Glass adds that if government lawmakers really want to make a difference in protecting consumer privacy, they should consider going after offline advertising practices first to quell the really invasive stuff. Lawmakers also should support online targeting with laws that codify self-regulatory principles around disclosure and anonymity of the user, but don't harm the return on investment or efficiency of online campaigns. And finally, educate consumers on what online targeting exactly means, how to opt out, and explain why online targeting is not that scary.
For every ad that gets served online, Glass tells me that the industry has already agreed on full disclosure. You will see the icon the IAB proposed. Consumers will click on it to see who's targeting them and why and what information was in the cookie; they'll also be able to opt out. Similar to television, radio and print ads with legal disclaimers, online ads will have them, too.
The advertising industry has spent months defending ad targeting based on behavior. Members are working hard to self-regulate the industry. Helping with efforts, Unsubcentral launched a tool, PreferenceCentral, that gives people control over the ads they see online.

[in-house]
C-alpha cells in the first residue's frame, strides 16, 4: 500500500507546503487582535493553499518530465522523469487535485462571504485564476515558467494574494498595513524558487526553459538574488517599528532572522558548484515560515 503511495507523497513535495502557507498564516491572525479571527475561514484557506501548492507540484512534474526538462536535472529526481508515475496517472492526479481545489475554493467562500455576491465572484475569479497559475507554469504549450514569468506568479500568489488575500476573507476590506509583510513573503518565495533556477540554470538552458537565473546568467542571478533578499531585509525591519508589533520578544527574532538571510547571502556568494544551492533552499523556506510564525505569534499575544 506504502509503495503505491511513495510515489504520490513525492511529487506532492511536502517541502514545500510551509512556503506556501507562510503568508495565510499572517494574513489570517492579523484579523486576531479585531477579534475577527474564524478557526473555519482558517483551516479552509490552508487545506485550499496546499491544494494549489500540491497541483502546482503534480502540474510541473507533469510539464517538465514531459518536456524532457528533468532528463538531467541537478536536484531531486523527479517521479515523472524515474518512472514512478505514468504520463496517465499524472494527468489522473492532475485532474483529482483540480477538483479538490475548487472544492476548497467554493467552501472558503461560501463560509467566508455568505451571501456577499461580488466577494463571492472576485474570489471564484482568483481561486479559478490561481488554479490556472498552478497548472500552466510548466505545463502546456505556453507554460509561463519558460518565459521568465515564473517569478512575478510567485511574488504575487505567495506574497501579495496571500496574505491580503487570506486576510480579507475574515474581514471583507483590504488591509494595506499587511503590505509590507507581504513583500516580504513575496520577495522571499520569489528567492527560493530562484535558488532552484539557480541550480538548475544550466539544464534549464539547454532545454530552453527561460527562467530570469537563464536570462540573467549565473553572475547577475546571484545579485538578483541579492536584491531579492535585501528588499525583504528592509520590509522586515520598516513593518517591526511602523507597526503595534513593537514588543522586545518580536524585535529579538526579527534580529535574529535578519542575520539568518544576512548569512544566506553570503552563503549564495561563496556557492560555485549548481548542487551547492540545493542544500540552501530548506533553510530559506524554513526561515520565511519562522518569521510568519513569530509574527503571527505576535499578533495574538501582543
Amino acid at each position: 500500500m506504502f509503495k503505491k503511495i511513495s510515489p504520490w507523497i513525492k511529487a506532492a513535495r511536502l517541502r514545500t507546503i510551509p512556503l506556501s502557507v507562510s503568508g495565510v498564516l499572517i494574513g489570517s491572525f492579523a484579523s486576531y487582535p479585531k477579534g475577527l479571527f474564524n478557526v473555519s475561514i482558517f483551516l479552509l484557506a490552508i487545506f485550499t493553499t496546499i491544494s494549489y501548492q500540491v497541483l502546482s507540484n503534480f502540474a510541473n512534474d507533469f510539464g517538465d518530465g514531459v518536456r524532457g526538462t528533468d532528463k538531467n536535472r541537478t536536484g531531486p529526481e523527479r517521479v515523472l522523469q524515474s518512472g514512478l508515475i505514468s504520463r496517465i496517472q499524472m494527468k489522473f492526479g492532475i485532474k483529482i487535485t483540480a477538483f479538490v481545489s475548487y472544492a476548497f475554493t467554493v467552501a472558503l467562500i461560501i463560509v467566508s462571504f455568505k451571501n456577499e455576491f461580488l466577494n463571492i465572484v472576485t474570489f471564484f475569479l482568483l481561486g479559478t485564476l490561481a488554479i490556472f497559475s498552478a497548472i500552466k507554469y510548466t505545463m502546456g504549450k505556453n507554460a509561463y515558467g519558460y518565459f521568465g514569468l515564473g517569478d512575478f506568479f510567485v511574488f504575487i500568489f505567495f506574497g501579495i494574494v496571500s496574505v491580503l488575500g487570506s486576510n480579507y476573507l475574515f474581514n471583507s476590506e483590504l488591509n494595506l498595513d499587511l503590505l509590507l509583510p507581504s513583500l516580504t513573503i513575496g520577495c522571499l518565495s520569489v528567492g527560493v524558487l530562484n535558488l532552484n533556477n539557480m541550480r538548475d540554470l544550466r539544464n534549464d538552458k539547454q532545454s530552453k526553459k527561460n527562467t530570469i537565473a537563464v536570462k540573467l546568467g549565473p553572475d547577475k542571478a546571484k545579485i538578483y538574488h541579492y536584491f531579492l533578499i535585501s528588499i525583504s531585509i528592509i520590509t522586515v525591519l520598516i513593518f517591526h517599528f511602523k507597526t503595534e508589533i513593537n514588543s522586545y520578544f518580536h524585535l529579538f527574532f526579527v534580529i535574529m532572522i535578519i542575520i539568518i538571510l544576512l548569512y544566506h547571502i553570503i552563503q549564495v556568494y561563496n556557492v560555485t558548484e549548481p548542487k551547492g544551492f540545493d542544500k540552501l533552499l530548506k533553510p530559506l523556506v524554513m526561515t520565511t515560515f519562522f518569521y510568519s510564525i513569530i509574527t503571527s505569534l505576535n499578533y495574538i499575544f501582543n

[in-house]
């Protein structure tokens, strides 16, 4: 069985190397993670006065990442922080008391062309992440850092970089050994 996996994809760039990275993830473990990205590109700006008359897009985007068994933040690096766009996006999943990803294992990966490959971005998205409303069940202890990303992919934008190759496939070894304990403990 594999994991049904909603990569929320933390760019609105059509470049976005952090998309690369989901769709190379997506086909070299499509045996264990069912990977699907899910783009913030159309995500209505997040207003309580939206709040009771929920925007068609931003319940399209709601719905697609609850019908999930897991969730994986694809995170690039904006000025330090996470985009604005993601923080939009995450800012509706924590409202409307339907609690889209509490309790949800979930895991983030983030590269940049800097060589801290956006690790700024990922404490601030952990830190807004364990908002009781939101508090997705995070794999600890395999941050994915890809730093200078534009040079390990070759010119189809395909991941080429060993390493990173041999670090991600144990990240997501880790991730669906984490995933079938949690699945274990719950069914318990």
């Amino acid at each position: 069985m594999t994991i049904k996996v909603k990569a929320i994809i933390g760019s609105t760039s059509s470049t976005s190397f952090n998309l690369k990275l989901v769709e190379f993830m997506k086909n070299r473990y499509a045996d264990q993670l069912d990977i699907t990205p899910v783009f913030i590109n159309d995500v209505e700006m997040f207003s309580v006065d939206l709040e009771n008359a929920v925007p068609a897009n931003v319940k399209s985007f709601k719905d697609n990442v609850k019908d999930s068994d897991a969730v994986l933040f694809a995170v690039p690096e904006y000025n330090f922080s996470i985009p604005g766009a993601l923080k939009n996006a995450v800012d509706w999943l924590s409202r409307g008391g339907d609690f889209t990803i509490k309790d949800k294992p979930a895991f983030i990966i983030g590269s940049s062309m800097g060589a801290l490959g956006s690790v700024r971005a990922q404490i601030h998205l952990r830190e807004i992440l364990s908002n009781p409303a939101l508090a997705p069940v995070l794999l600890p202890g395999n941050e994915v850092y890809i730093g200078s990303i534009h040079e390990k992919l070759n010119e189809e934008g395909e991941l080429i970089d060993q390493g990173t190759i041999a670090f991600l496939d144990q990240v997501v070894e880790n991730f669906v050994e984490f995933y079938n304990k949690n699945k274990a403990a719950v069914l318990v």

The disruption by those who continue to fight against ad targeting hasn't stopped venture capitalist from funding companies like Demdex, which captures behavioral data on behalf of Web sites and advertisers, storing it in behavioral data bank. The New York company announced it has secured $6 million of Series A funding led by Shasta Ventures. The round also includes investments from existing investors First Round Capital and Genacast Ventures, a venture fund affiliated with Comcast Interactive Capital.
On Tuesday, Bizo introduced an enhanced Anaylze tool to include a new feature, Site Indexing. This feature lets advertisers and marketers find out, for free, if their Web sites attract a targeted audience, and determine how the Web site's traffic, by demographic, measures up to others.